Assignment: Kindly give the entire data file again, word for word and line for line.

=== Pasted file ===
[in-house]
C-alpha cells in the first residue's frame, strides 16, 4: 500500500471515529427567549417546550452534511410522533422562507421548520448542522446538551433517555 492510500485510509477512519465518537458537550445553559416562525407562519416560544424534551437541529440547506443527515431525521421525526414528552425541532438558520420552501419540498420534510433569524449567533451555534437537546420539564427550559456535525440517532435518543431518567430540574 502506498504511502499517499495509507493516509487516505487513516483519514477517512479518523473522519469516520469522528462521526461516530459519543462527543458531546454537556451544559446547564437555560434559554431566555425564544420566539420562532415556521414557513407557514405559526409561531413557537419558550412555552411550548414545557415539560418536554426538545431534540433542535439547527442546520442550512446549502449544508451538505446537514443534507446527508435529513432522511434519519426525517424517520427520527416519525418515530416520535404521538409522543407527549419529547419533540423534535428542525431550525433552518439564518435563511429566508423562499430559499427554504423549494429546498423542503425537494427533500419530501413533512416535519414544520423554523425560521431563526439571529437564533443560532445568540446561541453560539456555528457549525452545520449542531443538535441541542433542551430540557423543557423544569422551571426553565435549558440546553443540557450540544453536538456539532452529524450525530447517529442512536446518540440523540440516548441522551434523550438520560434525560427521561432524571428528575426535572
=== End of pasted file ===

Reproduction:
[in-house]
C-alpha cells in the first residue's frame, strides 16, 4: 500500500471515529427567549417546550452534511410522533422562507421548520448542522446538551433517555 492510500485510509477512519465518537458537550445553559416562525407562519416560544424534551437541529440547506443527515431525521421525526414528552425541532438558520420552501419540498420534510433569524449567533451555534437537546420539564427550559456535525440517532435518543431518567430540574 502506498504511502499517499495509507493516509487516505487513516483519514477517512479518523473522519469516520469522528462521526461516530459519543462527543458531546454537556451544559446547564437555560434559554431566555425564544420566539420562532415556521414557513407557514405559526409561531413557537419558550412555552411550548414545557415539560418536554426538545431534540433542535439547527442546520442550512446549502449544508451538505446537514443534507446527508435529513432522511434519519426525517424517520427520527416519525418515530416520535404521538409522543407527549419529547419533540423534535428542525431550525433552518439564518435563511429566508423562499430559499427554504423549494429546498423542503425537494427533500419530501413533512416535519414544520423554523425560521431563526439571529437564533443560532445568540446561541453560539456555528457549525452545520449542531443538535441541542433542551430540557423543557423544569422551571426553565435549558440546553443540557450540544453536538456539532452529524450525530447517529442512536446518540440523540440516548441522551434523550438520560434525560427521561432524571428528575426535572